Third-generation Natickites Jess and TJ Dillen don’t scare easily. In fact, the only thing that can make the siblings tremble is rain around Halloween. The two have a sizable investment to protect in the form of over 100 zombies, skeletons, ghosts, and ax murderers that hang out on the front lawn of their 118 Pond Street home every year.
Apparently it’s a nightmare when the scream team of life-sized figurines gets wet. But not even rain will stop Jess and TJ from sharing their passion for Halloween with the community. If the weather doesn’t cooperate, the two just bring their display of scary-but-sensitive souls inside, and then set it back up later for the enjoyment (or to the horror) of all.
TJ, a power company worker with a side gig as a picker, is constantly adding to the collection. What’s in the front yard on any given Halloween is only the tip of the iceberg. “We have so many there isn’t enough room in the front yard to put them all out,” he says. “We usually have gargoyles on the roof, but we just got the roof replaced. The roofers said don’t put anything up there because of the warranty.” Sorry, gargoyles. Maybe next year.
No matter, between Beetlejuice, the creepy conjoined twins, the scary clowns (you knew there had to be scary clowns)—and the smoke machine and projector show to lend atmosphere to the horrifying scene—you won’t even notice that pristine roof. Or the freshly mulched landscaping. Or the overall prettiness of the three-story home. The Addams Family mansion it isn’t. You’re at 118 Pond Street Manor, and they keep up appearances here.
TJ also keeps up an active search for all things hideous. He most recently bought a collection in New Hampshire from a former World Wrestling Foundation grappler. Everyone in the home clean-out and junk removal services field knows TJ will pay top dollar for the right piece to round out his collection of the macabre, the grisly, and the gruesome. The emails about blood and gore for sale don’t stop. (email@example.com, if you want to do business.)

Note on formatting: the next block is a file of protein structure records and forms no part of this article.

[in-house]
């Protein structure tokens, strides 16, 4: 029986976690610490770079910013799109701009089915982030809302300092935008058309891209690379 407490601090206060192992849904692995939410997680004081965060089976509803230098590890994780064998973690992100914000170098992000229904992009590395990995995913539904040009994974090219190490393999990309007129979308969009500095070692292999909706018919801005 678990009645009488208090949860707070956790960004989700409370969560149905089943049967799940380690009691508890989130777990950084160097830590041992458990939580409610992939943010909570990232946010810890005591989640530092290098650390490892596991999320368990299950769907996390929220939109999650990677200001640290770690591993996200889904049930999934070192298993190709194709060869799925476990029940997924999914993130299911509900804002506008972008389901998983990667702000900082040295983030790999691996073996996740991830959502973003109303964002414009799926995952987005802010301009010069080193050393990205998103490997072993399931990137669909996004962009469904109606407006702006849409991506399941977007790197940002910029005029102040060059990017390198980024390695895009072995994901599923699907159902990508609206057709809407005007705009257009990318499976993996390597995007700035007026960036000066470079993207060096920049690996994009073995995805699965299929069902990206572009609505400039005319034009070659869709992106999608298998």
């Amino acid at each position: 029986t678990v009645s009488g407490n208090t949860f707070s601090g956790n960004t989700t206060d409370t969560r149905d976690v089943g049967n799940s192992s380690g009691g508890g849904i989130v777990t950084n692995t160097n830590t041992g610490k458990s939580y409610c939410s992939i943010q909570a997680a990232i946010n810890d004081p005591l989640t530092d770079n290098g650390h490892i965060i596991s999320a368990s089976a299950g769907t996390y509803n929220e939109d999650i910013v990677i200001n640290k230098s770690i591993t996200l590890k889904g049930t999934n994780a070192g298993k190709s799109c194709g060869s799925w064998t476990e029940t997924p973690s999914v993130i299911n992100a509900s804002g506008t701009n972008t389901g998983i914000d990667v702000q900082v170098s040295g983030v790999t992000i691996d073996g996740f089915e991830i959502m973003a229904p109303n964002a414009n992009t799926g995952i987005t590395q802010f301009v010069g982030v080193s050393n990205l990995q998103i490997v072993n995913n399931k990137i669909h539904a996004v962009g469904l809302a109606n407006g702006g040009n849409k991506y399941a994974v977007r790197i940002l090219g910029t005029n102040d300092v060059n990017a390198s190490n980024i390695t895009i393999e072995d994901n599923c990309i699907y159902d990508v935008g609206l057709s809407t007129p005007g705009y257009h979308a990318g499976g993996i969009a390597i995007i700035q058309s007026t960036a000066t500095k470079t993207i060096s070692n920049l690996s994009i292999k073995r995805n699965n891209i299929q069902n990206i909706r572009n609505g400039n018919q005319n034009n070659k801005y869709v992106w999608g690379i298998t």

The Natick High School grads seem to be something of an inspiration in the neighborhood. “A boy across the street buys stuff we sell at our yard sales and has his own display now. I don’t know if you noticed on the way here, but the whole street is decorated,” TJ points out.
“Over the past few years a lot more people on Pond Street have been getting into it. I think it’s great,” says Jess, a teacher in a childcare center.
About 1,000 trick-or-treaters each year agree. Jess and TJ aren’t sure what numbers to expect this year, but they’ll be ready. “We’re designing a candy chute,” Jess says. “Everything else is canceled. We didn’t want to cancel.”
The two put a lot of thought into how they would handle designing the display during a time of pandemic. They wear masks and keep socially distant on their jobs and in their everyday interactions. They decided there was no reason for their monsters to do the same. “We decided on no quarantine stuff,” Jess says. “Our display is about forgetting all that stuff and just having fun.”
“We love doing this,” TJ says. “We talk about it 9 months of the year. We take a little break from it after Halloween. But it’s a passion.”
“We like to give back to Natick, ” Jess says. “It’s just our way of doing that.”
Other neighborhood displays: